Friday, January 13, 2017

No time but...

It's file reading season so my time is limited right now. That and the hangover from the holidays has made me slower. Nonetheless, I thought that I would post this very short piece that I read on computational models in chemistry (thx to Bill Idsardi for sending it my way). The report is interesting to linguists, IMO, for several reasons.

First, it shows how a mature science deals with complexity. It appears to be virtually impossible to do a full theoretically rigorous computation given the complexity of the problem, "but for the simplest atoms." Consequently, chemists have developed approximation techniques (algorithms/functions) to figure out how electrons arrange themselves in "bulk materials." These techniques are an artful combination of theory and empirical parameter estimation and they are important precisely because one cannot compute exact results for these kinds of complex cases. This is so even though the relevant theory is quite well known.

I suspect that if and when linguists understand more and more about the relevant computations involved in language we will face a similar problem. Even were we to know everything about the underlying competence and the relevant mental/brain machinery that uses this knowledge, I would expect the interaction effects among the various (many) interacting components to be very complex. This will lead to apparent empirical failure. But, and this is the important point, this is to be expected even if the theory is completely correct. This is well understood in the real sciences. My impression is that this bit of wisdom is still considered way out there in the mental sciences.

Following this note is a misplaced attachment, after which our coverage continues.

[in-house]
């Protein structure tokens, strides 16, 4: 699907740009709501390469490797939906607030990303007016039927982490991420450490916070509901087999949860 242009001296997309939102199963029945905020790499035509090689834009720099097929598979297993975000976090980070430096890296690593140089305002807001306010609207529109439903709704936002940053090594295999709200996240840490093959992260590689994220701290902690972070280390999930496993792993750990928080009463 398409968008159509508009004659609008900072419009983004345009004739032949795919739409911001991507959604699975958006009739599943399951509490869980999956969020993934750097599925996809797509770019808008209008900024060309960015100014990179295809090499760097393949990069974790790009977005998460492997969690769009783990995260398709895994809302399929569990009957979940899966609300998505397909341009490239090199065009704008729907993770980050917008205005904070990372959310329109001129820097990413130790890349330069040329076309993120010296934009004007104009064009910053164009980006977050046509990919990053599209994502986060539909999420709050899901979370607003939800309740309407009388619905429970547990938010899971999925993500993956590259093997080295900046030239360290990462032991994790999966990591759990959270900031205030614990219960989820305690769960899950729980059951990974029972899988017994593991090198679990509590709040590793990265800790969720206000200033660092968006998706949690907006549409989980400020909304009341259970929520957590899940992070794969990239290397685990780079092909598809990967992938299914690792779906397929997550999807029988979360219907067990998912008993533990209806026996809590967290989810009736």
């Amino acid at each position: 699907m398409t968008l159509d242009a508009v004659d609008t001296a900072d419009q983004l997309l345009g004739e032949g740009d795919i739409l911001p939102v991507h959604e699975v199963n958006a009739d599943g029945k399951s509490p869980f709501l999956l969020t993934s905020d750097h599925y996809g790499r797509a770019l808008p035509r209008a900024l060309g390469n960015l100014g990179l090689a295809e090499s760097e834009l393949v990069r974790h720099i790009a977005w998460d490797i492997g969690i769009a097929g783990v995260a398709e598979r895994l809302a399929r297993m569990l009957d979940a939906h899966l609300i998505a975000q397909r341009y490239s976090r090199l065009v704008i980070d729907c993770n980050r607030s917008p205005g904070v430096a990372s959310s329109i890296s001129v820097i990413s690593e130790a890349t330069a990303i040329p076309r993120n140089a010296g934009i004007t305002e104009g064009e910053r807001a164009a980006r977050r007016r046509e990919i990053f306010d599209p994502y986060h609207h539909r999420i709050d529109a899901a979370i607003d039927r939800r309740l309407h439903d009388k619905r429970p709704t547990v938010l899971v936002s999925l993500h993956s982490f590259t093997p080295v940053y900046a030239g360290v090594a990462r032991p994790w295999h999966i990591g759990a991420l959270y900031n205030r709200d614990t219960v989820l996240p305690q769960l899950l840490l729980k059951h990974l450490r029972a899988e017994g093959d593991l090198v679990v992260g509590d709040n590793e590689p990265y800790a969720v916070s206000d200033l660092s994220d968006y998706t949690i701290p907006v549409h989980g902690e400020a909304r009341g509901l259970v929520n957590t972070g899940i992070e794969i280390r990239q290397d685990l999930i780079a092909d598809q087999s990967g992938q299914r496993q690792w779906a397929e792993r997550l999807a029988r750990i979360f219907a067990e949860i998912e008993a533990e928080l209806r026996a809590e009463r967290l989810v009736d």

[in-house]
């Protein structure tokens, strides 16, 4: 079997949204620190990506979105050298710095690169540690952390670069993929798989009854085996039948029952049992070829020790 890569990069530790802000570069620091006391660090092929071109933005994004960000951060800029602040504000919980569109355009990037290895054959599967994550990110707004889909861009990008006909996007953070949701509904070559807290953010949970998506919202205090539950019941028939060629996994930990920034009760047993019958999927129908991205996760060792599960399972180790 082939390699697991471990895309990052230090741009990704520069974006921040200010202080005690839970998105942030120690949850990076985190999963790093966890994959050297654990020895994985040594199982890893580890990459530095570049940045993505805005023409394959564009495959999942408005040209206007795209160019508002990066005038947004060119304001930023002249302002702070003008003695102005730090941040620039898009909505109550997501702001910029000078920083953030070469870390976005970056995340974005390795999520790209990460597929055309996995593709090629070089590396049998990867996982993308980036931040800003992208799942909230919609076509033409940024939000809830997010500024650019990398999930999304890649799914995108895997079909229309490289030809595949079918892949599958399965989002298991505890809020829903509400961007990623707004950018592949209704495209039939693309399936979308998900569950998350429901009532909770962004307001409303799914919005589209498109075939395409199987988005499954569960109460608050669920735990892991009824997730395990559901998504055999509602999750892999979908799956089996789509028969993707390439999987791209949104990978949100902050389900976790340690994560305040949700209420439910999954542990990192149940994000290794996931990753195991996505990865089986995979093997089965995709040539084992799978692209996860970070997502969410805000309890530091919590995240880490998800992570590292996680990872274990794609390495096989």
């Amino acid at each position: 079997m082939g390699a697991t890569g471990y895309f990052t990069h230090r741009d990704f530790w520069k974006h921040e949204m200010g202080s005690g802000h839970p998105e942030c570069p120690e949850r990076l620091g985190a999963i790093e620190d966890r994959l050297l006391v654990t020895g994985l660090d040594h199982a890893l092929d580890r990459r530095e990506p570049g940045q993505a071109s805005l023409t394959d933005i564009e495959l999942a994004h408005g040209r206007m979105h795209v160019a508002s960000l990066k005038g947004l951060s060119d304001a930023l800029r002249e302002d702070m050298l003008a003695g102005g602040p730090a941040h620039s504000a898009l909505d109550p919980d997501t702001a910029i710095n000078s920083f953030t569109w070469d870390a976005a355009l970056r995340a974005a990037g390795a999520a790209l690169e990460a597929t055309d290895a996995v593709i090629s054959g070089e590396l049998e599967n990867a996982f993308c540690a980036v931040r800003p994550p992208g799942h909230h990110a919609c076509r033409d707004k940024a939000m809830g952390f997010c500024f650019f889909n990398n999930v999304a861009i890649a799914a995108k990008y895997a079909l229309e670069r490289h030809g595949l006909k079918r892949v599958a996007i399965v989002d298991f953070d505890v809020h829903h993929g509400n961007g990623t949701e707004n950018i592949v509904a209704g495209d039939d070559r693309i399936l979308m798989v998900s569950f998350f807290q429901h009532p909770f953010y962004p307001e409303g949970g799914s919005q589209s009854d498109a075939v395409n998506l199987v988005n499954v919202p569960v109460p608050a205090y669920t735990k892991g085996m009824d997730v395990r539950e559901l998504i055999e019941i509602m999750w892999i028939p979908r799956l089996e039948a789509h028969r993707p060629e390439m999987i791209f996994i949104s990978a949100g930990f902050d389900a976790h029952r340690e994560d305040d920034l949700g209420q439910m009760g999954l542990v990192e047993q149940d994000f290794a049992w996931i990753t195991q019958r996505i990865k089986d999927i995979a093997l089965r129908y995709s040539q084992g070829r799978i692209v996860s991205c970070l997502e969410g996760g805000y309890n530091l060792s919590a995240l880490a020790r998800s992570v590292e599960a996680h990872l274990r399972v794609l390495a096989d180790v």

Second, the discussed paper warns against thinking that rich empirics can substitute for our lack of understanding. What the reported paper does is test algorithms by seeing how they perform in the simple cases where exact solutions can be computed. How well do those techniques we apply in sophisticated cases work in the simple ones? The questions: How well "different...algorithms approximated the relatively exact solutions."

The discovery was surprising: After a certain point, more sophisticated algorithms started doing worse at estimating the geometry of electrons (this is what one needs to figure out a material's chemical properties). More interesting still, the problem was most acute for "algorithms based on empirical data." Here's the relevant quote:

Rather than calculating everything based on physical principles, algorithms can replace some of the calculations with values or simple functions based on measurements of real systems (an approach called parameterization). The reliance on this approach, however, seems to do bad things to the electron density values it produces. "Functionals constructed with little or no empiricism," the authors write, "tend to produce more accurate electron densities than highly empirical ones."

It seems that when "we have no idea what the function is" that throwing data at the problem can make things worse. This should not be surprising. Data cannot substitute for theoretical insight. Sadly, this trivial observation is worth mentioning given he spirit of the age.

Here is one possible implication for theoretical work in linguistics: we often believe that one tests a theory best by seeing how it generalizes beyond the simple cases that motivate it. But in testing a theory in a complex case (where we know less) we necessarily must make assumptions based less on theory and more on the empirical details of the case at hand. This is not a bad thing to do. But it carries its own risks, as this case illustrates. The problem with complex cases is that they likely provoke interaction effects. To domesticate these effects we make useful ad hoc assumptions. But doing this makes the fundamental principles more opaque in the particular circumstance. Not always, but often.

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